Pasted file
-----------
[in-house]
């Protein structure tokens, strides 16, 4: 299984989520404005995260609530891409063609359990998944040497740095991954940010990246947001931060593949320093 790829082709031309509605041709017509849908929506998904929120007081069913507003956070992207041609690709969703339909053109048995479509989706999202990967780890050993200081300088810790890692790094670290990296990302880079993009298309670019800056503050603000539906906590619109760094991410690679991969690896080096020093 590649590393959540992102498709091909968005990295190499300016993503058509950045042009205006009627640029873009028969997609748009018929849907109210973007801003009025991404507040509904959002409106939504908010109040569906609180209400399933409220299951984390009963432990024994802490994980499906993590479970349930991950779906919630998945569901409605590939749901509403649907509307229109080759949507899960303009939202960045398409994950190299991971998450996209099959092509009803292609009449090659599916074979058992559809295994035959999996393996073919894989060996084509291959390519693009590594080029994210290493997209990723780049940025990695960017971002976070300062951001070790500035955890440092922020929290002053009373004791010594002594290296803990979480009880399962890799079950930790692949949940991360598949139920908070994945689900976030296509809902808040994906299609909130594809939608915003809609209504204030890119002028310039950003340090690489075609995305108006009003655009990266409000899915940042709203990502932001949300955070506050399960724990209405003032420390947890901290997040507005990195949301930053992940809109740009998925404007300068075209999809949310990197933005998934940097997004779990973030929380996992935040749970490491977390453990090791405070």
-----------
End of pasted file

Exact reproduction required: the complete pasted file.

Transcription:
[in-house]
């Protein structure tokens, strides 16, 4: 299984989520404005995260609530891409063609359990998944040497740095991954940010990246947001931060593949320093 790829082709031309509605041709017509849908929506998904929120007081069913507003956070992207041609690709969703339909053109048995479509989706999202990967780890050993200081300088810790890692790094670290990296990302880079993009298309670019800056503050603000539906906590619109760094991410690679991969690896080096020093 590649590393959540992102498709091909968005990295190499300016993503058509950045042009205006009627640029873009028969997609748009018929849907109210973007801003009025991404507040509904959002409106939504908010109040569906609180209400399933409220299951984390009963432990024994802490994980499906993590479970349930991950779906919630998945569901409605590939749901509403649907509307229109080759949507899960303009939202960045398409994950190299991971998450996209099959092509009803292609009449090659599916074979058992559809295994035959999996393996073919894989060996084509291959390519693009590594080029994210290493997209990723780049940025990695960017971002976070300062951001070790500035955890440092922020929290002053009373004791010594002594290296803990979480009880399962890799079950930790692949949940991360598949139920908070994945689900976030296509809902808040994906299609909130594809939608915003809609209504204030890119002028310039950003340090690489075609995305108006009003655009990266409000899915940042709203990502932001949300955070506050399960724990209405003032420390947890901290997040507005990195949301930053992940809109740009998925404007300068075209999809949310990197933005998934940097997004779990973030929380996992935040749970490491977390453990090791405070």